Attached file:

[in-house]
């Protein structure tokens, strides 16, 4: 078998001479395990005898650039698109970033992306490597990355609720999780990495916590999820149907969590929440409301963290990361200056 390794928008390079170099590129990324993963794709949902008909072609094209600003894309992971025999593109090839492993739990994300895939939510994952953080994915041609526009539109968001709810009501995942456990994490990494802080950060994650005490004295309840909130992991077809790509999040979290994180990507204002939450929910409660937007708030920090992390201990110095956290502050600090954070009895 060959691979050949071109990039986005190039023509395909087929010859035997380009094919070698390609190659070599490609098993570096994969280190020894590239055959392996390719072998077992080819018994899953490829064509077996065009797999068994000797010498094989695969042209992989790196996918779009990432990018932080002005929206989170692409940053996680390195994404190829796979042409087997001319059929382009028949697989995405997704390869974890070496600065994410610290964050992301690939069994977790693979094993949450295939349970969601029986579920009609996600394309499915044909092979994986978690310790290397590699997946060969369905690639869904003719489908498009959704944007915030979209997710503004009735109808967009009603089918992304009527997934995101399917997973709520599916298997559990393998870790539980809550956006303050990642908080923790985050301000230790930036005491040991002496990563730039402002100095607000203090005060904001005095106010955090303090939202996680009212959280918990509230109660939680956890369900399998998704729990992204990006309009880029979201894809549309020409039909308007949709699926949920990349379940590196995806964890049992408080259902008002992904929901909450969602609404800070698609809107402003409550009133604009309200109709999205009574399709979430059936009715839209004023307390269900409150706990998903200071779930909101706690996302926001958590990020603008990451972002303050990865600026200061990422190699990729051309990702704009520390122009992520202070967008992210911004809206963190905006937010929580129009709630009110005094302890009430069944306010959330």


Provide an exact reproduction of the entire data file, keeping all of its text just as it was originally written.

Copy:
[in-house]
């Protein structure tokens, strides 16, 4: 078998001479395990005898650039698109970033992306490597990355609720999780990495916590999820149907969590929440409301963290990361200056 390794928008390079170099590129990324993963794709949902008909072609094209600003894309992971025999593109090839492993739990994300895939939510994952953080994915041609526009539109968001709810009501995942456990994490990494802080950060994650005490004295309840909130992991077809790509999040979290994180990507204002939450929910409660937007708030920090992390201990110095956290502050600090954070009895 060959691979050949071109990039986005190039023509395909087929010859035997380009094919070698390609190659070599490609098993570096994969280190020894590239055959392996390719072998077992080819018994899953490829064509077996065009797999068994000797010498094989695969042209992989790196996918779009990432990018932080002005929206989170692409940053996680390195994404190829796979042409087997001319059929382009028949697989995405997704390869974890070496600065994410610290964050992301690939069994977790693979094993949450295939349970969601029986579920009609996600394309499915044909092979994986978690310790290397590699997946060969369905690639869904003719489908498009959704944007915030979209997710503004009735109808967009009603089918992304009527997934995101399917997973709520599916298997559990393998870790539980809550956006303050990642908080923790985050301000230790930036005491040991002496990563730039402002100095607000203090005060904001005095106010955090303090939202996680009212959280918990509230109660939680956890369900399998998704729990992204990006309009880029979201894809549309020409039909308007949709699926949920990349379940590196995806964890049992408080259902008002992904929901909450969602609404800070698609809107402003409550009133604009309200109709999205009574399709979430059936009715839209004023307390269900409150706990998903200071779930909101706690996302926001958590990020603008990451972002303050990865600026200061990422190699990729051309990702704009520390122009992520202070967008992210911004809206963190905006937010929580129009709630009110005094302890009430069944306010959330």